(Note: For the next six weeks I’ll be posting short devotionals based on a live Bible study I’m leading on Ephesians. For more information about that study and to join us if you are in the area, take a look here: http://www.trillianewbell.com/2018/08/15/lets-study-ephesians/)

Suggestion: read Ephesians 2

I was dead. I was dead and by God’s grace he brought me to himself. I’m not talking about a physical death, obviously. I’m talking about a spiritual death—one we will all find ourselves in at some point.

I became a Christian at 22 after a young girl shared the gospel with me. My salvation required His pursuit. I remember this when I read Ephesians 2. I was dead, but God made me alive through Jesus’ death on a cross. By a free gift, I was made alive by grace through faith (v.1-10). I could have never saved myself and I didn’t think my heart needed transformation, but He knew, did the work, and used a sinner saved by that same grace to teach me about Him. I didn’t want to have anything to do with organized religion.

But that was not God’s plan.

BUT God

“But God being rich in mercy because of the great love with which he loved us, even when we were dead in our trespasses made us alive together with Christ—by grace we have been saved” (Ephesians 2:4).

God takes dead people and gives them resurrection life. We aren’t somewhat alive and we don’t kind of help with our salvation. We are fully dead and then made fully alive. Today, if you know the Lord, if you have a relationship with the Savior, it is also because God pursued you and saved you while you were yet a sinner (Romans 5:8).

But the good news doesn’t stop at Ephesians 2:10. Yes, the good news of how we are saved does. But there’s more good news to hear and read about in Ephesians 2:11-22.

In verse 11, Paul reminds the Christians in Ephesus that they were at one time Gentiles, called “the uncircumcision.” They were separated from Christ. They were alienated, strangers to the covenants of promise. This was significant. Jews hated the Gentiles; they were enemies. Jews were the covenant people of God. Being separated from God is enough, but the Gentiles were also separated from God’s people. Writer William Hendriksen summarizes the state of the Gentiles as “Christ-less, stateless, friendless, hopeless, and Godless.”

Our Divide

The wall of hostility for the First Century Church was, both culturally and literally, in the temple building itself. They were far off. We too were far off; we read about it in the beginning of the chapter. And if we are honest, it doesn’t take much to see the divide us modern-day human beings experience. In many ways we are alienated from one another.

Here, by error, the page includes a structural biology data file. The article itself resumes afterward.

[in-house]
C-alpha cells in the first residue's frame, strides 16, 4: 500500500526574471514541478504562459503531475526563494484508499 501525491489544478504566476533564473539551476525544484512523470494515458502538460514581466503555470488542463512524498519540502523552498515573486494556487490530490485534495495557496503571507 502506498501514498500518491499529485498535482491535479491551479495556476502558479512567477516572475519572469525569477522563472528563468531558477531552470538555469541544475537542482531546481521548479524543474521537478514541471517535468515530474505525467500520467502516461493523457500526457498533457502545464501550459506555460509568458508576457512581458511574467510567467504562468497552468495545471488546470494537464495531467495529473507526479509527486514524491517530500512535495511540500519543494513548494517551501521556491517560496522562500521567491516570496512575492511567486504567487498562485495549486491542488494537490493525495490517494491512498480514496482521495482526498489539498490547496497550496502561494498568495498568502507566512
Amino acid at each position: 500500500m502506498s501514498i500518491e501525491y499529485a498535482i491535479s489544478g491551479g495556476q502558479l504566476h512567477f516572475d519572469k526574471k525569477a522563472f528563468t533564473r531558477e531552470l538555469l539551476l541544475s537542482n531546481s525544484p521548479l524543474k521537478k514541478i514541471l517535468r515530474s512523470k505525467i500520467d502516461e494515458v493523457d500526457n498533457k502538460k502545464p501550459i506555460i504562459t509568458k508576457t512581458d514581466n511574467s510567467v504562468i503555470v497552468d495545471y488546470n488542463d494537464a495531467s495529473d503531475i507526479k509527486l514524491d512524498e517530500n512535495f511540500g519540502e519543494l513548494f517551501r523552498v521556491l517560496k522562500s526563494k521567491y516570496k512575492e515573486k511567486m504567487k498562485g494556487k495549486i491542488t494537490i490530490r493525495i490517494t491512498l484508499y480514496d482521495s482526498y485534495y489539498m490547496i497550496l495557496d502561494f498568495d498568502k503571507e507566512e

Right now you can likely think of several physical “walls of hostility” built in this century that divided and still divide nations (think the Berlin Wall). But then we have those invisible walls; these walls are just as hard to break through. Our walls of hostility might include:

racism

racial bias

partiality

pride

arrogance

envy

hate

It could be easy for us to despair. There have been many days when I have wondered if the American evangelical church is aware of this great divide and if she cares to do the work to mend it. The church has failed greatly in living out the reality of our unity we see in Ephesians 2:11-22.

Paul is reminding them that they who were once far-off have now been brought near by the blood of Christ. If we understand the gospel to be true and that we were indeed once far-off, then we should be eager to draw near towards one another.

One New Man

In verse 14, Paul shares more good news with us. We see that the dividing wall of hostility has been abolished. Christ has created one new man. The Christian man—some have called it one new race of people. Regardless, we are a new people brought together by the blood of Christ. Through him, we all have access to the Father.

To the first century church, this would be preposterous and miraculous. Those who were once so opposed to one another now share in the same inheritance. They are family. Could that be?

They are no longer strangers but fellow citizens. And we aren’t only citizens, we are brothers and sisters in Christ. This is radical.

This is what the Lord essentially does with all of us. He breaks down the wall of hostility!

The gospel is the race-transcending good news for all nations. It creates a new man. We are already all created uniquely by God as image bearers, and then he abolishes the hostility.

Are you living out the reality already bought by Jesus? God has reconciled us to himself and then to one another. This is our reality—the cosmic reality. But we join heaven in praying that what has already been done would be made manifest on the earth. Oh, Lord, bring heaven to earth, we cry!

Today, you and I can walk out this reality through proclaiming the gospel and pursuing one another in love.

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